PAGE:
For the last two years, Noida's Dribble Academy has been a beacon for hoops in the grassroots for the Delhi-NCR region. It's an intensive basketball training academy in the Gheja village, created to cater mostly to underprivileged children (aged five and above) and focused primarily on skill-based training. Its founder Pradyut Voleti has a Masters in Clinical Psychology and has trained with leading basketball skill developers including Ganon Baker. Hundreds of young kids have already been part of the Academy and Voleti continues to build a road-map for the youngsters from the villages to find an outlet, and eventually, an alternative path to life success, through basketball.

Earlier this year, the Academy took their biggest step in helping one such youngster find that alternative path.

Shaily Upadhyay (12), the daughter of a household driver, found her solace in basketball. She took great leaps at improving her game with Voleti and the Dribble Academy over the past two years, and the fruits of her labour have now paid off. Upadhyay was awarded a five-year, hundred percent scholarship at one of the top educational institutions in Noida, the Shiv Nadar School. Her admission was based on a scholarship programme held by Shiv Nadar for exceptional young basketball players, and Upadhyay's performances stood head and shoulders above the competition. Over a hundred kids from Dribble Academy participated in Shiv Nadar's scholarship tryouts, while kids from other schools and areas in the region also took part.

Upadhyay was one of the first to join Dribble Academy's Gheja Village programme two years ago. Now, the Dribble Academy is working to train over 200 children in the village for free.

"Through basketball we teach them life-skills such as teamwork, discipline, and sacrifice," said Dribble Academy's founder Pradyut Voleti. "We started with five kids and now have over 200 .These kids come from families where they have a lot of emotional problems and even domestic violence. I just want to channelise their energy in the right direction, and through basketball I'm making them understand the importance of education."

"There was something different about Shaily from the beginning," added Voleti. "She would outwork everybody at practice, always try to help other players, and has been a leader on and off the court. This is huge for us: a kid from Gheja village who would have never dreamed of a school like this gets a hundred percent scholarship. This is just the beginning for Shaily; we want her to improve in academics and become an all-rounder."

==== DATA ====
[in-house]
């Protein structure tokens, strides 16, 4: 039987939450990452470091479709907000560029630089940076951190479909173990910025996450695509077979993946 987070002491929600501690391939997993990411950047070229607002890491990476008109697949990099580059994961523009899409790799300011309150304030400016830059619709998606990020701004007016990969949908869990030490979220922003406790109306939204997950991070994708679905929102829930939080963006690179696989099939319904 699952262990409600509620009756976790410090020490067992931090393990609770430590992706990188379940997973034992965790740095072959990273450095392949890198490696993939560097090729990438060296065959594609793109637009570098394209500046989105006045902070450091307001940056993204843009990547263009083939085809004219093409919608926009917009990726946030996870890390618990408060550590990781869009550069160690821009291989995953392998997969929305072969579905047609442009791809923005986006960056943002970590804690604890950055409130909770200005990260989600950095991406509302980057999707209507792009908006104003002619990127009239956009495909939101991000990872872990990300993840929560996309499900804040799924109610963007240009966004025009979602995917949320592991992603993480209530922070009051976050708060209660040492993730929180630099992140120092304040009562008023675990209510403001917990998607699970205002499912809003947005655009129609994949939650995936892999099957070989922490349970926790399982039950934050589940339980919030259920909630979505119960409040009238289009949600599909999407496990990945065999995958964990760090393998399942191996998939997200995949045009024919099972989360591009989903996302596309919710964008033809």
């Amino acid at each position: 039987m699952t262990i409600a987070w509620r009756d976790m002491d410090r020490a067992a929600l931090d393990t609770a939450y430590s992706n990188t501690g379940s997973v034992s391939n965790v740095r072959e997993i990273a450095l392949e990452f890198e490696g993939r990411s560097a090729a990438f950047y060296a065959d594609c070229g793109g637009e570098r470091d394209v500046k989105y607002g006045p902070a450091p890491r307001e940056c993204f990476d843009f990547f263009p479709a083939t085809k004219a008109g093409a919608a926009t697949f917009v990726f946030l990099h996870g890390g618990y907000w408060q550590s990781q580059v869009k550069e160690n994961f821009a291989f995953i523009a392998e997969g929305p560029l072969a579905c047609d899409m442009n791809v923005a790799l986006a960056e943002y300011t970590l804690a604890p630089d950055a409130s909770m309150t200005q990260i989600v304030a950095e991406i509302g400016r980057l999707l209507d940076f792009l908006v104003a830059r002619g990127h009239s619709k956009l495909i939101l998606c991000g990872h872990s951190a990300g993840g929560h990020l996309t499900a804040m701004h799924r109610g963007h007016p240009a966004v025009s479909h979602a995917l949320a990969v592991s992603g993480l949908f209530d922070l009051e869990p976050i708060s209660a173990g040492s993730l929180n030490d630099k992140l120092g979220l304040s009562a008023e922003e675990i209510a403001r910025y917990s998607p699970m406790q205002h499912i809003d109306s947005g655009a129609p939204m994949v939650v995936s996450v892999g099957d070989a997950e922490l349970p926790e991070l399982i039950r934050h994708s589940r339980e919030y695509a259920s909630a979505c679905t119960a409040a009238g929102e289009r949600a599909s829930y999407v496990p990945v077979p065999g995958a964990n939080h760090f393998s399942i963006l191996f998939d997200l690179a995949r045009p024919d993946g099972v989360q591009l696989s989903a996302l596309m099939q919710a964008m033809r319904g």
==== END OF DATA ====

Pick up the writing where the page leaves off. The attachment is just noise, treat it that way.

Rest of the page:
"There are many more such kids at Gheja who are extremely talented and we are hoping that more schools show their interest in these kids and help them achieve."

At Shiv Nadar, Upadhyay will have the opportunity to train under talented young coaches Brahmaditya Singh and India's national women's team player Raspreet Sidhu.

May 16, 2016

Satnam Singh had a cameo in the Punjabi film Bathinda Express

By 20, Satnam Singh has already achieved much more than most of us can dream of in our lifetimes. He made it all the way out of a tiny farming village in Punjab to the IMG Academy in Florida, became a star for India's national basketball team, became the first Indian to be drafted into the NBA, and even got his own basketball card with his NBDL team, the Texas Legends.

But after making history around the basketball world, Satnam returned home to Punjab to gain another feather on the cap above his very large head: a cameo in a Punjabi film.

Satnam returned to the court in Ludhiana when he first started playing basketball as a nine-year-old to shoot a scene for the film 'Bhatinda Express', a Punjabi movie directed by Deep Joshi and starring Deep Joshi and Jasmine Kaur. The film was released over a month ago (April 8), and if my brief Instagram research is correct, it fared well among its target audience.

The film is about Inder (Joshi), a guy who's supposed to be so charming (says the synopsis on its trailer on YouTube) that he turns even 'haters into admirers'. Cool, then. Inder is a runner who falls in love, jokes with friends, runs, has a downfall, and probably rises up again.